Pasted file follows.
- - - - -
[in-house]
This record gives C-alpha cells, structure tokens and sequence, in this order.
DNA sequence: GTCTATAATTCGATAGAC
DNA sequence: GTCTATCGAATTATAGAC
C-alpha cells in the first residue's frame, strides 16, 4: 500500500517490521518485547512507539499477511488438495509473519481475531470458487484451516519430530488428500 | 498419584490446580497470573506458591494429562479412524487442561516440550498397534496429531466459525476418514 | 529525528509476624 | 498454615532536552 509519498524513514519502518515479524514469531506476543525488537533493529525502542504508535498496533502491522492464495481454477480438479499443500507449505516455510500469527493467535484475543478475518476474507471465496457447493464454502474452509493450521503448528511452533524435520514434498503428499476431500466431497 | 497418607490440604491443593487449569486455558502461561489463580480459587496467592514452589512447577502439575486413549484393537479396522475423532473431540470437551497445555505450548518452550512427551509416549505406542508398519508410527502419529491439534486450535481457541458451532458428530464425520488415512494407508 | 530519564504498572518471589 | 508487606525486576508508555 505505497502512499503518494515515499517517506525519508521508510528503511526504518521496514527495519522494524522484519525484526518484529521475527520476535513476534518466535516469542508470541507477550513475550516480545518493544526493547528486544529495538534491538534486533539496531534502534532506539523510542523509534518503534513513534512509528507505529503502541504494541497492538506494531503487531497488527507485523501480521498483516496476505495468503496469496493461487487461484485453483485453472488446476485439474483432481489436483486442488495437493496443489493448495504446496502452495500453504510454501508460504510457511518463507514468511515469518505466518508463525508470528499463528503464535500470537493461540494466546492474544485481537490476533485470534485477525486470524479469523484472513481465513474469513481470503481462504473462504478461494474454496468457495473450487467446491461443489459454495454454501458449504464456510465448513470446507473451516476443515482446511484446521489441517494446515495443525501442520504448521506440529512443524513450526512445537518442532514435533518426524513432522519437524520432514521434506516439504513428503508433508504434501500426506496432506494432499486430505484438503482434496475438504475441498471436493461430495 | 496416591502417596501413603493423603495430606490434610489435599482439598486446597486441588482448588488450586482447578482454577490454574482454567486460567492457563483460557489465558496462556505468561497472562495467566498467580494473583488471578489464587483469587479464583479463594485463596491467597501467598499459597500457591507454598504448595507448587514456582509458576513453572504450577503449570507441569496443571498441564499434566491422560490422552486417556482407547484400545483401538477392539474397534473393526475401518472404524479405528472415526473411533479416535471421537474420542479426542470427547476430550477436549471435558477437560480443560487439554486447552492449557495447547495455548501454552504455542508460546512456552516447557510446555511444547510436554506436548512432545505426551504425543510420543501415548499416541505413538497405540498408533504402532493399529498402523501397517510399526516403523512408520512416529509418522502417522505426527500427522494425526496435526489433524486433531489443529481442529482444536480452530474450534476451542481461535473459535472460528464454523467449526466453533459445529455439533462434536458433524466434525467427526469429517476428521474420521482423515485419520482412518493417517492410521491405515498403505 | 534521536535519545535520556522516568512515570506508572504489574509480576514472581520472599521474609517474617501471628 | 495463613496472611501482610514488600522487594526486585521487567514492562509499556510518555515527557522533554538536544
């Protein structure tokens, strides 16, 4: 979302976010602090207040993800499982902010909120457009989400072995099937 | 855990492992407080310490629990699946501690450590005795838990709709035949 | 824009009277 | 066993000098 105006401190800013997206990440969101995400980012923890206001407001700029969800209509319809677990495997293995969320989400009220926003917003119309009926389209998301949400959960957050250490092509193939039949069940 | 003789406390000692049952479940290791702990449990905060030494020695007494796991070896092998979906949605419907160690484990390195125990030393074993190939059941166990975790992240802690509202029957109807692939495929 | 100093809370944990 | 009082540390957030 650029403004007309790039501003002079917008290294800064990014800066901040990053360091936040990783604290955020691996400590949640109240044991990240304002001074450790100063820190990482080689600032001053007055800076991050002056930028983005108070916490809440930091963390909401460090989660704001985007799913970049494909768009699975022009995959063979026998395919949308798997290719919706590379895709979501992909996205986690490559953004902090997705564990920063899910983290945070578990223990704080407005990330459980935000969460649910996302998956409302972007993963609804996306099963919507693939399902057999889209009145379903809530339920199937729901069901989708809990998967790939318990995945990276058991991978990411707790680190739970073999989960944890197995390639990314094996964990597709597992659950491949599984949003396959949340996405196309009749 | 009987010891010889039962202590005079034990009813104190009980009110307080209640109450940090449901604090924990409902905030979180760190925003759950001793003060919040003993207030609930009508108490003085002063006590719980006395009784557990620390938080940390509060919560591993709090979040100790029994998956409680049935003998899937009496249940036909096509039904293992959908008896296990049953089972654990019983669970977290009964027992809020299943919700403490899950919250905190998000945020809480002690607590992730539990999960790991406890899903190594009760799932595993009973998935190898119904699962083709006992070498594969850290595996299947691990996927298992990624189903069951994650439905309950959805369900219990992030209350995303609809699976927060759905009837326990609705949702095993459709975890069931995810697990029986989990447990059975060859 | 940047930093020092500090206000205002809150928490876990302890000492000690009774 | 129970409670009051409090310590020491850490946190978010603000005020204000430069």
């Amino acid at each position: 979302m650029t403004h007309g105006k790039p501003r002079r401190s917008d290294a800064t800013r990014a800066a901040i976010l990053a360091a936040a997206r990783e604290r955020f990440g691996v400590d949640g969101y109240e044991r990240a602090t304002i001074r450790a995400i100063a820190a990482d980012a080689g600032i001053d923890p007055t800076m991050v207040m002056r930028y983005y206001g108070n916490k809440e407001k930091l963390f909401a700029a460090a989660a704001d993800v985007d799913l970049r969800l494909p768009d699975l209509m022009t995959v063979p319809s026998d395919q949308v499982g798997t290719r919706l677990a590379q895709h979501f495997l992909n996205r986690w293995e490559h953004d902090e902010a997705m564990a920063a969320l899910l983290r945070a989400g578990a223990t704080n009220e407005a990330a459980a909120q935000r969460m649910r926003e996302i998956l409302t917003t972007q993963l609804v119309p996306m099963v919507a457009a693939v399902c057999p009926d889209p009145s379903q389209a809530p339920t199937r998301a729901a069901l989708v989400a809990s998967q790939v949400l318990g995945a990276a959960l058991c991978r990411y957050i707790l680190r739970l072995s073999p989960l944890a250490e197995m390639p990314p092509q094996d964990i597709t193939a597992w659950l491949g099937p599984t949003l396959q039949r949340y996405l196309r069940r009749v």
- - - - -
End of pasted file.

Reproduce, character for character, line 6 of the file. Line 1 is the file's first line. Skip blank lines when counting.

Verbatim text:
């Protein structure tokens, strides 16, 4: 979302976010602090207040993800499982902010909120457009989400072995099937 | 855990492992407080310490629990699946501690450590005795838990709709035949 | 824009009277 | 066993000098 105006401190800013997206990440969101995400980012923890206001407001700029969800209509319809677990495997293995969320989400009220926003917003119309009926389209998301949400959960957050250490092509193939039949069940 | 003789406390000692049952479940290791702990449990905060030494020695007494796991070896092998979906949605419907160690484990390195125990030393074993190939059941166990975790992240802690509202029957109807692939495929 | 100093809370944990 | 009082540390957030 650029403004007309790039501003002079917008290294800064990014800066901040990053360091936040990783604290955020691996400590949640109240044991990240304002001074450790100063820190990482080689600032001053007055800076991050002056930028983005108070916490809440930091963390909401460090989660704001985007799913970049494909768009699975022009995959063979026998395919949308798997290719919706590379895709979501992909996205986690490559953004902090997705564990920063899910983290945070578990223990704080407005990330459980935000969460649910996302998956409302972007993963609804996306099963919507693939399902057999889209009145379903809530339920199937729901069901989708809990998967790939318990995945990276058991991978990411707790680190739970073999989960944890197995390639990314094996964990597709597992659950491949599984949003396959949340996405196309009749 | 009987010891010889039962202590005079034990009813104190009980009110307080209640109450940090449901604090924990409902905030979180760190925003759950001793003060919040003993207030609930009508108490003085002063006590719980006395009784557990620390938080940390509060919560591993709090979040100790029994998956409680049935003998899937009496249940036909096509039904293992959908008896296990049953089972654990019983669970977290009964027992809020299943919700403490899950919250905190998000945020809480002690607590992730539990999960790991406890899903190594009760799932595993009973998935190898119904699962083709006992070498594969850290595996299947691990996927298992990624189903069951994650439905309950959805369900219990992030209350995303609809699976927060759905009837326990609705949702095993459709975890069931995810697990029986989990447990059975060859 | 940047930093020092500090206000205002809150928490876990302890000492000690009774 | 129970409670009051409090310590020491850490946190978010603000005020204000430069």